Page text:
For my biographical information, you may consult the volumes "Who's who in Medicine and HealthCare 2004-2005" and "Who's who in America 2005" and Pubmed. Thank you for giving me the opportunity to submit this letter to "Science" and I am looking forward to being published.

Sincerely,

Mihai Jalba, M.D., Ph.D.
Postdoctoral research fellow
University of Medicine and Dentistry of New Jersey
Robert Wood Johnson Medical School




Date: Wed, 10 Aug 2005 20:00:17 -0400
From: Science Editorial --science_editors@aaas.org--
Reply-To: Science Editorial --science_editors@aaas.org--
To: jalbams@umdnj.edu
Subject: Your Letter to Science
MS# 1118456

Dear Dr. Jalba,

Thank you for sending a Letter-to-the-Editor to Science. We have read over your contribution, but will not be able to publish it in the magazine. We are letting you know as a courtesy in case you wanted to seek another outlet for your letter.

Please do not reply to this email, as it will not be read by Science. Unfortunately the volume of submissions precludes specific discussions about individual submitted letters.

Sincerely,

The Editors
Science Magazine






From: Hill, Jayne [mailto:J.Hill@nature.com]
Sent: Friday, February 10, 2006 9:13 AM
To: 'jalbams@umdnj.edu'
Subject: Correspondence

Dear Dr Jalba

Thank you for your Correspondence submission, which we regret we are unable to publish. Pressure on our limited space is severe, so we can offer to publish only a few of the many submissions we receive.
Naturally, I am sorry to convey a negative response in this instance.
Yours sincerely

Jayne Hill
Correspondence
Nature

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ROMANIAN TRANSLATION FOLLOWS:

Stimate Domnule Profesor Agre,

Profesorul Gheorghe Benga, de la Universitatea “Iuliu Hatieganu” din Cluj, România, a descoperit în 1986, folosind o tehnică bazată pe NMR, că aditia para-cloromercurbenzensulfonatului la proteina din banda 4,5 s-a corelat cu inhibarea transportului de apă. El a concluzionat că rezultatele sale arată că proteina din banda 4,5 joacă un rol în transportul apei si ar putea fi asociată cu canalele de apă.(1). Se constată că proteina din banda 4,5 este de fapt o formă glicozilată de aquaporină. Potrivit Dvs, ea face parte dintr-o structură tetramerică, dar acest monomer CHIP se comportă ca un por independent pentru apă.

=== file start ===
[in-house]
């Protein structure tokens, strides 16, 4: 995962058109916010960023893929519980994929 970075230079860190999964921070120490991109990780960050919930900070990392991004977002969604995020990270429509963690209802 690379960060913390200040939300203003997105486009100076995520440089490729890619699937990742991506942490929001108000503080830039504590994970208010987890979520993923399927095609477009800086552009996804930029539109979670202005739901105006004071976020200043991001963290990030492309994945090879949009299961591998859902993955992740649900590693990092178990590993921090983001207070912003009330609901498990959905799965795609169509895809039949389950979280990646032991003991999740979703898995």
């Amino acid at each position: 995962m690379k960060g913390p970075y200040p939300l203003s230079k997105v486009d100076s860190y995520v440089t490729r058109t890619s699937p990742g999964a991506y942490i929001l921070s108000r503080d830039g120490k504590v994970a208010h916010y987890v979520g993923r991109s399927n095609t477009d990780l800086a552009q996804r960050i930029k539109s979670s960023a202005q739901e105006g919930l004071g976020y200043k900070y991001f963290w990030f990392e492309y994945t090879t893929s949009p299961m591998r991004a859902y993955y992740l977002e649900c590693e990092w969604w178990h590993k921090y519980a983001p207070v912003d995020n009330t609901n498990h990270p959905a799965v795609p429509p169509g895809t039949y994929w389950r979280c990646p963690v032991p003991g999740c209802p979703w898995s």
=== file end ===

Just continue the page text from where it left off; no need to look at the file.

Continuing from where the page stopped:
În 1988 ati descoperit CHIP, o proteină cu greutatea de 28.000 kDa, împreună cu componentul ei glicozilat HMW-28 kDa, care “arată o puternică asemănare cu proteina din banda 4,5, un grup de constituenti membranari, majoritatea având încă un rol putin cunoscut”(3) si în 1991 ati “descoperit” din nou proteina glicozilată glyCHIP, ambele descrise de Benga drept proteina din banda 4,5 în 1986, dar în ambele ocazii ati uitat să-i mentionati numele. În acelasi timp, Benga nu a scris o scrisoare către editor, asa încât eu as dori să împrăstii o confuzie care continuă să persiste în multe minti, chiar si acum.

În concluzie, Benga a fost primul care a detectat aquaporina în formă glicozilată si si-a dat seama de rolul ei în transportul apei, în timp ce Dvs. ati descris monomerul ei de bază cu greutatea de 28.000 kDa, l-ati izolat si ati descris în detaliu structura lui, legată de către Parker (5) de proprietatea transportului de apă, pentru prima oară mentionată de Benga.

Întrebarea mea este formulată în felul următor:
--De ce în lectura la Premiul Nobel (5) l-ati considerat pe Benga numai un pionier în domeniul transportului de apă ? Cine este primul si adevăratul descoperitor al proteinei canalului de apă denumită acum aquaporină: Benga, care a detectat-o “in situ” pentru prima oară, sau Peter Agre, care a izolat-o si i-a descris în detaliu structura ?

Cu sinceritate,

Mihai Sergiu Jalbă
Cercetător stiintific postdoctorat
Facultatea de Medicină “Robert Wood Johnson” a Universitătii de Medicină si Stomatologie a statului New Jersey